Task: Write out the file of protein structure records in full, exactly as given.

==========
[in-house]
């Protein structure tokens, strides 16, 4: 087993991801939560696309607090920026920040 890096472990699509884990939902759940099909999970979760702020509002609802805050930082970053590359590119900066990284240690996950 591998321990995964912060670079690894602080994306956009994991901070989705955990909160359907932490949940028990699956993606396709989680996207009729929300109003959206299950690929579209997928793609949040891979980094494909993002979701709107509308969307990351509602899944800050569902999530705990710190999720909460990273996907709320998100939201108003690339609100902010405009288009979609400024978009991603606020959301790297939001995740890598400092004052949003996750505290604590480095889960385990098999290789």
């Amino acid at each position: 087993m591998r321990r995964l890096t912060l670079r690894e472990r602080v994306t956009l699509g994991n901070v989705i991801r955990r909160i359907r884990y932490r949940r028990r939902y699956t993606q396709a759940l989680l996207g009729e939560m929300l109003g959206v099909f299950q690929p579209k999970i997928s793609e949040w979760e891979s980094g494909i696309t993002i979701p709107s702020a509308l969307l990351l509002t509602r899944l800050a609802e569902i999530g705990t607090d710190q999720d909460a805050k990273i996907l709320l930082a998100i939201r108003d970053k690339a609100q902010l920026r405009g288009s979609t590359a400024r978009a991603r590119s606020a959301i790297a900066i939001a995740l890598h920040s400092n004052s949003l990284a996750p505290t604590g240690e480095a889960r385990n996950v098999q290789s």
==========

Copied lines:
[in-house]
């Protein structure tokens, strides 16, 4: 087993991801939560696309607090920026920040 890096472990699509884990939902759940099909999970979760702020509002609802805050930082970053590359590119900066990284240690996950 591998321990995964912060670079690894602080994306956009994991901070989705955990909160359907932490949940028990699956993606396709989680996207009729929300109003959206299950690929579209997928793609949040891979980094494909993002979701709107509308969307990351509602899944800050569902999530705990710190999720909460990273996907709320998100939201108003690339609100902010405009288009979609400024978009991603606020959301790297939001995740890598400092004052949003996750505290604590480095889960385990098999290789």
């Amino acid at each position: 087993m591998r321990r995964l890096t912060l670079r690894e472990r602080v994306t956009l699509g994991n901070v989705i991801r955990r909160i359907r884990y932490r949940r028990r939902y699956t993606q396709a759940l989680l996207g009729e939560m929300l109003g959206v099909f299950q690929p579209k999970i997928s793609e949040w979760e891979s980094g494909i696309t993002i979701p709107s702020a509308l969307l990351l509002t509602r899944l800050a609802e569902i999530g705990t607090d710190q999720d909460a805050k990273i996907l709320l930082a998100i939201r108003d970053k690339a609100q902010l920026r405009g288009s979609t590359a400024r978009a991603r590119s606020a959301i790297a900066i939001a995740l890598h920040s400092n004052s949003l990284a996750p505290t604590g240690e480095a889960r385990n996950v098999q290789s």